DAYTON — A recent high-profile case of armed teens accused of robbing a cellphone store is raising concerns about a wave of youth crime.
Montgomery County Sheriff Phil Plummer is speaking out about how big the problem is and why it needs to change.
In Dayton and across the county, law enforcement has identified juvenile gangs with as many as 100 members.
“They’re organized, they’re friends. They’ve been terrorizing our community too long; law enforcement has had it,” the sheriff said.
Plummer said the recent robbery of the Huber Heights AT&T store is the latest example of the problem.
Huber Heights police say seven masked teenagers, all with guns, rushed inside, forced customers and employees to the ground, threatened them and stole from the safe.
“It’s time for some accountability. I understand they’re kids, but they’re acting like young men, committing crimes with guns,” he said.
Police tracked down all seven teen suspects within an hour.
Huber Heights detectives are comparing notes with other law enforcement agencies, including police in Springfield, who believe some of the same teens may have been involved in a Verizon store robbery there two weeks earlier.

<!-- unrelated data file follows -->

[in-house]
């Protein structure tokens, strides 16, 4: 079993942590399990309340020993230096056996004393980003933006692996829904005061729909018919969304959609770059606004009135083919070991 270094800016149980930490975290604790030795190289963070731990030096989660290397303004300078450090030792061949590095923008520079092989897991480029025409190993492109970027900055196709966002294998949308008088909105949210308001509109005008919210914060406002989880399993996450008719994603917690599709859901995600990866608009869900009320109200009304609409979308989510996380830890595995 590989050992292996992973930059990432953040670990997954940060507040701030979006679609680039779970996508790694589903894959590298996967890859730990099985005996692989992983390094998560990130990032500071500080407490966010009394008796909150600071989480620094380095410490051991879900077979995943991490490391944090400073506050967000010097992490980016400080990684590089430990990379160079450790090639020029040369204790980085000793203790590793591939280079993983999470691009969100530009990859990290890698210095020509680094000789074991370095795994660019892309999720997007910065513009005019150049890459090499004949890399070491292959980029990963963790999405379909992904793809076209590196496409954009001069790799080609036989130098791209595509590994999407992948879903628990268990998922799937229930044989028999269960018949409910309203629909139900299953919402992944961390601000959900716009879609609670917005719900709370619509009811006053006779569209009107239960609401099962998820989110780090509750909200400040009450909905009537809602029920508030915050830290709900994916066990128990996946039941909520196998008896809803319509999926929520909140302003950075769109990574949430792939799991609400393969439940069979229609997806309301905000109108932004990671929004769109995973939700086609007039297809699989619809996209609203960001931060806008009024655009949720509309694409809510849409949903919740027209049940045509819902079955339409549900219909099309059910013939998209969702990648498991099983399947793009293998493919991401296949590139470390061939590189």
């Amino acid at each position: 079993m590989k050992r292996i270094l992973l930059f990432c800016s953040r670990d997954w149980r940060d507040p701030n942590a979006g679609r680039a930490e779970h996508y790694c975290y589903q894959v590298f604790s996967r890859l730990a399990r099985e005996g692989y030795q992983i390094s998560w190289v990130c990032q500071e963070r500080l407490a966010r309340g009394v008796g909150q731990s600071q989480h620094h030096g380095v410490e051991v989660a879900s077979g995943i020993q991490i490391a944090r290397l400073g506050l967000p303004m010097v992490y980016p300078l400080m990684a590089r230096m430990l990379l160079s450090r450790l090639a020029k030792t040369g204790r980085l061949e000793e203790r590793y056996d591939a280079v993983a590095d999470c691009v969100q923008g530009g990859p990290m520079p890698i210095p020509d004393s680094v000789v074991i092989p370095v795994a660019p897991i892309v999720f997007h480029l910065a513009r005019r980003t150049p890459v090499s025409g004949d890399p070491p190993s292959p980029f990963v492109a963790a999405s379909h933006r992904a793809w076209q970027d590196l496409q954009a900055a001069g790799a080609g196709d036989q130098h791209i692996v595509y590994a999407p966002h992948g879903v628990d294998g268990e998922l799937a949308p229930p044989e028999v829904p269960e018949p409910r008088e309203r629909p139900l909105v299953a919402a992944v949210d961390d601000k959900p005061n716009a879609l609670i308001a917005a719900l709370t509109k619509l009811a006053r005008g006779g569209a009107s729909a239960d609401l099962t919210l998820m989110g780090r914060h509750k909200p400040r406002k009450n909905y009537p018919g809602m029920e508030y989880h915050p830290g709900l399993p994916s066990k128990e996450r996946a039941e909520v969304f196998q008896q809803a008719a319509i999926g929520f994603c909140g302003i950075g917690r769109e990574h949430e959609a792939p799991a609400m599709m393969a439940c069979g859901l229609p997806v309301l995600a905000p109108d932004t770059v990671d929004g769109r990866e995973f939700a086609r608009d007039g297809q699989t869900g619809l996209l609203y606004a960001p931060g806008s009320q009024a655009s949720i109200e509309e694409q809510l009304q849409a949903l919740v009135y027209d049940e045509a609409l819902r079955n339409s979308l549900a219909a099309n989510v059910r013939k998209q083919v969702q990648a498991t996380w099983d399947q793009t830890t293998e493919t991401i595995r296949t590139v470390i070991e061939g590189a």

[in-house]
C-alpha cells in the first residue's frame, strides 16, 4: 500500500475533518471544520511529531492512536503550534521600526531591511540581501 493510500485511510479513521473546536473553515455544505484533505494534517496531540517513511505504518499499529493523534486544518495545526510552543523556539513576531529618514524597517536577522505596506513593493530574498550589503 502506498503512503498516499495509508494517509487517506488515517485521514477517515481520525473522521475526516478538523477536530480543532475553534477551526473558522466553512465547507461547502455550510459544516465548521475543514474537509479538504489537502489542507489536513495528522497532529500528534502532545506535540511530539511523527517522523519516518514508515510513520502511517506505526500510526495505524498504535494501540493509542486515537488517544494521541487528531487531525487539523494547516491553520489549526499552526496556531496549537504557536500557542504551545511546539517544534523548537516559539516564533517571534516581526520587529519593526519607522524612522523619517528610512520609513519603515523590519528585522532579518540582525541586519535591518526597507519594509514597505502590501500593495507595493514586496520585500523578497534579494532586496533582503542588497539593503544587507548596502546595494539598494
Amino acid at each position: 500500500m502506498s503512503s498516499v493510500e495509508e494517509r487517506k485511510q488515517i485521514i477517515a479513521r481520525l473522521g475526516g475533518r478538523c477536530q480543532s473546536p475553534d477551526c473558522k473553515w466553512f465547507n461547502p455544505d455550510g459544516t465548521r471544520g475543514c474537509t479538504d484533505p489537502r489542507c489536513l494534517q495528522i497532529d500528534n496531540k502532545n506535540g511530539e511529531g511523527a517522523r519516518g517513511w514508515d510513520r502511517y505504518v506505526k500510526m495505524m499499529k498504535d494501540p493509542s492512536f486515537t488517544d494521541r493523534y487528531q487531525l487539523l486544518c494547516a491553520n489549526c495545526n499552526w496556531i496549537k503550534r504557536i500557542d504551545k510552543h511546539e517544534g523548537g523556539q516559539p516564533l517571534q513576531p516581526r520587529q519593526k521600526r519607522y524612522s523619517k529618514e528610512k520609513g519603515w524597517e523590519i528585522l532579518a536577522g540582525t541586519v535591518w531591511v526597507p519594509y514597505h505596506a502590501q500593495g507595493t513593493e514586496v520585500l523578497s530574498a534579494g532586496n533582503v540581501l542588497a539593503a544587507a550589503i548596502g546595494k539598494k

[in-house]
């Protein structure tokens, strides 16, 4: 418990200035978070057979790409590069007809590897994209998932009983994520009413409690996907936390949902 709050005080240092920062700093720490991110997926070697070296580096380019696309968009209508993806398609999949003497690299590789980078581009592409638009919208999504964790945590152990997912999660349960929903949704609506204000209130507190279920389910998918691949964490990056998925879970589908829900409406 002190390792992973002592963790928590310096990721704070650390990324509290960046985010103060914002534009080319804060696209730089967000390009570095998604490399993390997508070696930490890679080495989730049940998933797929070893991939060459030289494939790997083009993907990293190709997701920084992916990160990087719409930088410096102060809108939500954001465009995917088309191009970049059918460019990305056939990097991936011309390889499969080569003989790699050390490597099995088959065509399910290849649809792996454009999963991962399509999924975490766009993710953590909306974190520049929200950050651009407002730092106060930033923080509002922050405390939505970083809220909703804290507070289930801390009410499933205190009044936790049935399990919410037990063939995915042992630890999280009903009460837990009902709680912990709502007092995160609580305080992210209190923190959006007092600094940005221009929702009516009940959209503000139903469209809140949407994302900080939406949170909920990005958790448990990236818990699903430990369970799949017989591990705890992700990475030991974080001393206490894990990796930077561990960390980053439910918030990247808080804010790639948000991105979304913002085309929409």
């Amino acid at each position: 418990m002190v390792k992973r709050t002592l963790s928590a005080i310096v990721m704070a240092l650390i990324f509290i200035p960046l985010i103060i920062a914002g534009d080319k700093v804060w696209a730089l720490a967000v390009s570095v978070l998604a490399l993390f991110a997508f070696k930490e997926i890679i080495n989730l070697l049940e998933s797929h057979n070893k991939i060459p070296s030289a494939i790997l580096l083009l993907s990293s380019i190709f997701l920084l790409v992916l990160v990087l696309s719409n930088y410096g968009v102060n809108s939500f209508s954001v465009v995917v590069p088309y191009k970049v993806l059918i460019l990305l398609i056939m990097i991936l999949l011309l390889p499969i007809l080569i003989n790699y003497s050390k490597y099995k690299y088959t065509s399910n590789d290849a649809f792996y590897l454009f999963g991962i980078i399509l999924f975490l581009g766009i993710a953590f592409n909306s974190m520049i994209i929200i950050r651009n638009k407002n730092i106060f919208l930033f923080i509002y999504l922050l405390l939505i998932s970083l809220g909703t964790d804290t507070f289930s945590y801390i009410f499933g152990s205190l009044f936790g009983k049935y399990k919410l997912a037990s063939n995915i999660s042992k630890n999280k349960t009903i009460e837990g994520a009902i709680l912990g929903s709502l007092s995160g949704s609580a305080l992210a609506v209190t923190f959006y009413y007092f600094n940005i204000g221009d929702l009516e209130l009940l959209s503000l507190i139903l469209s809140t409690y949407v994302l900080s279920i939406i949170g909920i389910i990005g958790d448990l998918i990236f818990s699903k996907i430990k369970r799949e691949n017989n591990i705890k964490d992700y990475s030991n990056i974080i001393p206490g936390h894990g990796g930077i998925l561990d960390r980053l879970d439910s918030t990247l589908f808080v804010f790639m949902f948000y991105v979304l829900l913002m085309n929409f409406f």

“I have cellphone store owners calling me scared to death of this crew,” Plummer said.
But Plummer said those teens are the tip of the iceberg.
His detectives have identified at least six separate gangs of teens with up to 100 members. The groups engage in carjackings and also are responsible for dozens of home break-ins, stealing game systems and guns. They also have been known to target gun stores, and of course, phone stores.
“No one wants to speak up about it. I’m speaking up on it for all law enforcement. We’re tired of it. We demand accountability,” he said.
The sheriff said parents, families, schools, the court system and communities must all join with law enforcement to attack a problem that is becomeing overwhelming. He said teens who engage in violent crime have to pay a price.
“Our goal is not to lock everybody up, but we want to lock up people that are putting people’s lives at risk,” Plummer said.
The sheriff said juvenile justice centers may have to change their approach. He said they may not be equipped to deal with teens who act just like adult criminals.
Our partners at the Dayton Daily News go in depth looking at youth gangs in our area. That special report is in Sunday’s Dayton Daily News.